University of Denver student athletes juggle Division I athletics, academics

The University of Denver women’s soccer team practices on CIBER Field nearly every morning before classes begin.

For the University of Denver women’s soccer team, free time is a luxury rarely available. Between practices, traveling, games, classes, homework and studying, spare moments are reserved for sneaking in meals and getting enough sleep.

“A lot of people talk about time management, but all students need that, not just athletes,” said Head Coach Jeff Hooker. “You have to make a lot of good decisions. You need rest, and you have to make a lot of sacrifices that other students don’t. It is a total year-round commitment. You are an athlete for 12 months out of the year.”

Katy Van Lieshout, a senior forward on the women’s soccer team, demonstrates extreme commitment to both her athletics and her academics. In the 2011 season, Van Lieshout played in all 21 games for the Pioneers, finishing the season with a career-high five goals, three of which were game-winners.

In addition to her contributions to the team, Van Lieshout was also named CoSIDA Academic All-American for the University Division First Team last season. She currently boasts a 3.98 grade point average as a mechanical engineering major, and she was named to the Sun Belt Conference Commissioner’s List the last three seasons.

In fact, 18 members of the women’s soccer team were named to the SBC Commissioner’s List last season for maintaining a 3.5 GPA or better. An additional five members were named to the Honor Roll with a 3.0 GPA or better.

“For me, it comes down to a lot of time management – being really organized and proactive about what you need to do,” said Van Lieshout. “It’s about really taking advantage of getting to know your teachers and using the resources available to you.”

New conference, less traveling
Van Lieshout emphasized the travel required for games as one of the biggest impacts on her academic life. When the team travels for weekend games, the athletes typically miss both Thursday and Friday classes.

With at least 20 games this season and only eight of those being hosted at the University of Denver, the missed class time is significant.

However, the team’s membership in a new conference this season – the Western Athletic Conference – should help to alleviate this issue, as conference competition will be much closer to Denver than it was last year as a member of the Sun Belt Conference.

“The flights are shorter,” said Hooker. “The closest we used to travel [in the SBC] was North Texas, and now the furthest this year [in the WAC] is Seattle. Last year, we were going to Florida, Louisiana and Arkansas. We won’t have those trips this year, and we’ll be able to enjoy a lot more of the day not in airports.”

Sophomore midfielder Anna Willis agrees with Van Lieshout that balancing athletics and academics is a challenging task. However, after going through the transition her freshman year, Willis said she is approaching this year much more focused and ready to go.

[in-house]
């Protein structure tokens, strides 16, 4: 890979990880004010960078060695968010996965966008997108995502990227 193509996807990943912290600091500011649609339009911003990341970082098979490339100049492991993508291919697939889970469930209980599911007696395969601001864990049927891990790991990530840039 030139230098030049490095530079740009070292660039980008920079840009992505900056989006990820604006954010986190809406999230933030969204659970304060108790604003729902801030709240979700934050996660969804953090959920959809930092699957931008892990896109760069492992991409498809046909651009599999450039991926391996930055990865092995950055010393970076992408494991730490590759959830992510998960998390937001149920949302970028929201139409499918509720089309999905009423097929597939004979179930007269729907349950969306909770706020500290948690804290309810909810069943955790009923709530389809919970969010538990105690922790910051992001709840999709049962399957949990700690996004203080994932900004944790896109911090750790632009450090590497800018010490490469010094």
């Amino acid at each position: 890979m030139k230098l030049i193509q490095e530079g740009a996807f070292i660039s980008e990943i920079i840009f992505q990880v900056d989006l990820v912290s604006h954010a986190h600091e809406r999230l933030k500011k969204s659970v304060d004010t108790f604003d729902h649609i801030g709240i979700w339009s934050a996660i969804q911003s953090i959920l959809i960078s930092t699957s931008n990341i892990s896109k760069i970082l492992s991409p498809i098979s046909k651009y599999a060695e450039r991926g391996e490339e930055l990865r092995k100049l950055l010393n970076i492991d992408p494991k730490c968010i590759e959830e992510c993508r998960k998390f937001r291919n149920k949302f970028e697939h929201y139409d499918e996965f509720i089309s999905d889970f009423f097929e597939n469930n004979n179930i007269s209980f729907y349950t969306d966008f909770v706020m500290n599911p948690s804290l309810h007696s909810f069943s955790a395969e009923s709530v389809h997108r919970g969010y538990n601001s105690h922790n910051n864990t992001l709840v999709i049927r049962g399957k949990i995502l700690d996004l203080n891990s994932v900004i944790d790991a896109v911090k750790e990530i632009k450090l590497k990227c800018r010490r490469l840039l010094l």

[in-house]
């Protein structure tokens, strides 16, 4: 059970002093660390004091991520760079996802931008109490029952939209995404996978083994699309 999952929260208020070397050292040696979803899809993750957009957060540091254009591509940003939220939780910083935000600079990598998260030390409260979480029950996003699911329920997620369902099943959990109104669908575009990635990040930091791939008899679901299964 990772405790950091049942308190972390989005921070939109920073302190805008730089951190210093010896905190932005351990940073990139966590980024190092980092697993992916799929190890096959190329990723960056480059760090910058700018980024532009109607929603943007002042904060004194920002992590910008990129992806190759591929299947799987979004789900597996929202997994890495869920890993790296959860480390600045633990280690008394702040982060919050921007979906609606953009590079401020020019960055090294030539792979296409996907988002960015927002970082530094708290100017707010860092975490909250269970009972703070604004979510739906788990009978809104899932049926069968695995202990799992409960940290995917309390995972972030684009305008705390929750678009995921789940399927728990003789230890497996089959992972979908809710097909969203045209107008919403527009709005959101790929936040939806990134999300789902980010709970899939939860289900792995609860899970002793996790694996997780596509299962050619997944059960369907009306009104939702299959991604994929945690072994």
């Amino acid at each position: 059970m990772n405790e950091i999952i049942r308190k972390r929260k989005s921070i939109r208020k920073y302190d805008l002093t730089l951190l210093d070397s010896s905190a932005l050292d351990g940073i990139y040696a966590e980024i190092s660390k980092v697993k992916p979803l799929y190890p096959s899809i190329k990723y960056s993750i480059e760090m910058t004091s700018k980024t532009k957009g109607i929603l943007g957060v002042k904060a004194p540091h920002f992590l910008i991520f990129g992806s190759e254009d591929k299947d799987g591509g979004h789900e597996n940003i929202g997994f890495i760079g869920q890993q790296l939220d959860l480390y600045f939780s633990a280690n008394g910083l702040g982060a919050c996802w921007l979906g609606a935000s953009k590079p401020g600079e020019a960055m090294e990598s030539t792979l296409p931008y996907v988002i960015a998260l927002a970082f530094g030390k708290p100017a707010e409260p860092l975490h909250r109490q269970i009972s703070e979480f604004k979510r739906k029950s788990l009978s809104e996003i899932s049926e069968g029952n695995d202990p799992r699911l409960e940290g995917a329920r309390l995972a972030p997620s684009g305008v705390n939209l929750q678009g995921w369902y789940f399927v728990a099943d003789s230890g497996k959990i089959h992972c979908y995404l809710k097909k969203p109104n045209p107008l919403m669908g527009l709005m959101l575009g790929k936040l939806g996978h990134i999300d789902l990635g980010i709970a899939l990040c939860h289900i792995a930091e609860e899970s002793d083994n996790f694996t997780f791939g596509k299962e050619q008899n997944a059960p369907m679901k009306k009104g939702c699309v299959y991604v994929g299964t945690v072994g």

“You wake up, and you go to practice first thing in the morning,” said Willis. “Then you have classes all day and you study all night. We have to make sure we eat. There are tutoring hours usually, and then we do it all over again.”

Willis completed her freshman season with the Pioneers with three goals, including two game-winners. She also tallied five assists and was named to the Sun Belt Conference Commissioner’s List.

“I’m more focused [this year],” said Willis, who has a 3.67 GPA. “Coming to college your first year is a new experience, but this year you have to be more concentrated.”

The women’s soccer team loads the bus at 5:45 a.m. on a Saturday morning to head to the airport for a game in Portland, Ore., the following day.

Innovative approaches
Because of the amount of time required for soccer, many of the student athletes must take an innovative approach when it comes to finding time for homework, studying and even sleeping.

“You sleep on the plane,” said junior midfielder Nicholette DiGiacomo. “Almost all of us have pillow pets,” she added, pointing to her hippopotamus-shaped pillow as the team loaded the bus at 5:45 a.m. on a Saturday morning.

Hooker also commended his athletes for finding time to complete their schoolwork among the hectic traveling schedule.

“The girls do a great job, whether it’s studying at the airport, on the bus or on an airplane,” said Hooker. “A lot of the older players realize how important academics are, and one group passes it on to the next.”

While the team has no mandatory study hall, Hooker said tutors are available for the athletes who need it.

Taking a break
The women’s soccer team’s competitive season runs from mid-August to early November, encompassing roughly three months. While the team trains year-round, according to Van Lieshout, the time commitment to soccer outside of this period is drastically reduced.

“It’s a huge difference, mostly with the missing classes,” said Van Lieshout. “Out of season, you actually are not allowed to miss classes. Without games on weekends, you have that time to recover and relax and take some time off. During the season, you don’t have that break.”

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